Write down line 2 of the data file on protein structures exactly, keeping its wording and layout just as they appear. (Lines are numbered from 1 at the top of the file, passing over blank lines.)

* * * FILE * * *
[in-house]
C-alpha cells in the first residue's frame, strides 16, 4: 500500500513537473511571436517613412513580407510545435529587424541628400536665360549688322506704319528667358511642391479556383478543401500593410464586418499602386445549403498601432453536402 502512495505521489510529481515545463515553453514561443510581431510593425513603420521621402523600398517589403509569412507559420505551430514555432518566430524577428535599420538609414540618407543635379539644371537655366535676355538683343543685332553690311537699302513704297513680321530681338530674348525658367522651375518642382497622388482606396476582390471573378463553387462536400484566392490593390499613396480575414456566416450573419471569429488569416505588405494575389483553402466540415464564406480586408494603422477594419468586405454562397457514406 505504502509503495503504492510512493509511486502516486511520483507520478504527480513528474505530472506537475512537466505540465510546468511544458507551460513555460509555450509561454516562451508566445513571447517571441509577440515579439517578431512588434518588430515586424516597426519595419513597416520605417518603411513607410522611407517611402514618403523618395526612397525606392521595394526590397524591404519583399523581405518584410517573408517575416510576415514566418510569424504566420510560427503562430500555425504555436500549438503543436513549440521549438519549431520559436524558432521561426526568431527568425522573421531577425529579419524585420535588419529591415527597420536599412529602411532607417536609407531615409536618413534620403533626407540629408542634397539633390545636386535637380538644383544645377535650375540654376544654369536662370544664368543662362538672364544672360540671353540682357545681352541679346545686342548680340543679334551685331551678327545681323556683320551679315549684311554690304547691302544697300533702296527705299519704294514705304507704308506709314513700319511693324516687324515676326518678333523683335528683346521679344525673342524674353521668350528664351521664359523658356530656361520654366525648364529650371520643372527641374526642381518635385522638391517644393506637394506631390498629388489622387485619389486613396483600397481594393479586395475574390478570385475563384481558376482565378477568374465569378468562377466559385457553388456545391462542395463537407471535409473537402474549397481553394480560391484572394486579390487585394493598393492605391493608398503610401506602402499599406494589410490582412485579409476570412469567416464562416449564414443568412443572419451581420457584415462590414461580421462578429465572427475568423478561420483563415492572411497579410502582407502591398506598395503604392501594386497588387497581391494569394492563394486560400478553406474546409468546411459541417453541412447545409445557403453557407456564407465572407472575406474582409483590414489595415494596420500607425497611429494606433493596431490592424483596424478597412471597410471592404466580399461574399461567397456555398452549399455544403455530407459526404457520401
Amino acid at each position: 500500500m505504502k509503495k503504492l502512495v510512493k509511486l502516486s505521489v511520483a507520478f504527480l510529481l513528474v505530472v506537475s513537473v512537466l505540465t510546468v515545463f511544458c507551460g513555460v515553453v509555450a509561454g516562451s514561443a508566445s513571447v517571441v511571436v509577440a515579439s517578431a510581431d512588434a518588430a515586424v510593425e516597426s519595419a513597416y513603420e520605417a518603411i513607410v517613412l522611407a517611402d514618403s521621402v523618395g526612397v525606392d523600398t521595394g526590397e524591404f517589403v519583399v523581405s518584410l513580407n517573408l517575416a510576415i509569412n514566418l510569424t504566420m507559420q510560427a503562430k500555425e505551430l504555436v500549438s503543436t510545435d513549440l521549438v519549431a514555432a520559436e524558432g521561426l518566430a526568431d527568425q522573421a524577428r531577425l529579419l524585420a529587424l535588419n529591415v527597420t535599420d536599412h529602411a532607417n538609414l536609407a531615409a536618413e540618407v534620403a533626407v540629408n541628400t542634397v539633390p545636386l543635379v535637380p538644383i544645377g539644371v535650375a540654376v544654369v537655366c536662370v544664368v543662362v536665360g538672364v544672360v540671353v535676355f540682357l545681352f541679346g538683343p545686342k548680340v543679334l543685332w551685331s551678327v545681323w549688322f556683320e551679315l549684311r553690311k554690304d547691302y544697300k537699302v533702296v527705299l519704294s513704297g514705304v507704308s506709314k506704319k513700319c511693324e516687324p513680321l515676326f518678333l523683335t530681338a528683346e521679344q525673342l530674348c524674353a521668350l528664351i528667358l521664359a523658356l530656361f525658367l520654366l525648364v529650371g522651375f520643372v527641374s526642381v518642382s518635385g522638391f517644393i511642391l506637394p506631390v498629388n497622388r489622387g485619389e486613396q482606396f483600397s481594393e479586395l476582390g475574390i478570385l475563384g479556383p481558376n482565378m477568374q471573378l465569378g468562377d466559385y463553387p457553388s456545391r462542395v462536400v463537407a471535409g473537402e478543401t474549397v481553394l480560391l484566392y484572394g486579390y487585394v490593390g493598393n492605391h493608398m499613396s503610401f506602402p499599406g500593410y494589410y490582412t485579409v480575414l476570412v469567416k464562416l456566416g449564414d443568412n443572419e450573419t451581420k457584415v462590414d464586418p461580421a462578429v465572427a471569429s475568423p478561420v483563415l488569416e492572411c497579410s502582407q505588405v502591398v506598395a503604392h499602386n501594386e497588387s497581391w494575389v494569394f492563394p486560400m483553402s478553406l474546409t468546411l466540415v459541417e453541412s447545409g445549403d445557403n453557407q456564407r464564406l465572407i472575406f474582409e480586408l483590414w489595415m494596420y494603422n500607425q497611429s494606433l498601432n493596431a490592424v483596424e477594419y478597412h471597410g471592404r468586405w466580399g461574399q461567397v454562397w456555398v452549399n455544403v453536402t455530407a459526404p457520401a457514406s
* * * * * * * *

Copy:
C-alpha cells in the first residue's frame, strides 16, 4: 500500500513537473511571436517613412513580407510545435529587424541628400536665360549688322506704319528667358511642391479556383478543401500593410464586418499602386445549403498601432453536402 502512495505521489510529481515545463515553453514561443510581431510593425513603420521621402523600398517589403509569412507559420505551430514555432518566430524577428535599420538609414540618407543635379539644371537655366535676355538683343543685332553690311537699302513704297513680321530681338530674348525658367522651375518642382497622388482606396476582390471573378463553387462536400484566392490593390499613396480575414456566416450573419471569429488569416505588405494575389483553402466540415464564406480586408494603422477594419468586405454562397457514406 505504502509503495503504492510512493509511486502516486511520483507520478504527480513528474505530472506537475512537466505540465510546468511544458507551460513555460509555450509561454516562451508566445513571447517571441509577440515579439517578431512588434518588430515586424516597426519595419513597416520605417518603411513607410522611407517611402514618403523618395526612397525606392521595394526590397524591404519583399523581405518584410517573408517575416510576415514566418510569424504566420510560427503562430500555425504555436500549438503543436513549440521549438519549431520559436524558432521561426526568431527568425522573421531577425529579419524585420535588419529591415527597420536599412529602411532607417536609407531615409536618413534620403533626407540629408542634397539633390545636386535637380538644383544645377535650375540654376544654369536662370544664368543662362538672364544672360540671353540682357545681352541679346545686342548680340543679334551685331551678327545681323556683320551679315549684311554690304547691302544697300533702296527705299519704294514705304507704308506709314513700319511693324516687324515676326518678333523683335528683346521679344525673342524674353521668350528664351521664359523658356530656361520654366525648364529650371520643372527641374526642381518635385522638391517644393506637394506631390498629388489622387485619389486613396483600397481594393479586395475574390478570385475563384481558376482565378477568374465569378468562377466559385457553388456545391462542395463537407471535409473537402474549397481553394480560391484572394486579390487585394493598393492605391493608398503610401506602402499599406494589410490582412485579409476570412469567416464562416449564414443568412443572419451581420457584415462590414461580421462578429465572427475568423478561420483563415492572411497579410502582407502591398506598395503604392501594386497588387497581391494569394492563394486560400478553406474546409468546411459541417453541412447545409445557403453557407456564407465572407472575406474582409483590414489595415494596420500607425497611429494606433493596431490592424483596424478597412471597410471592404466580399461574399461567397456555398452549399455544403455530407459526404457520401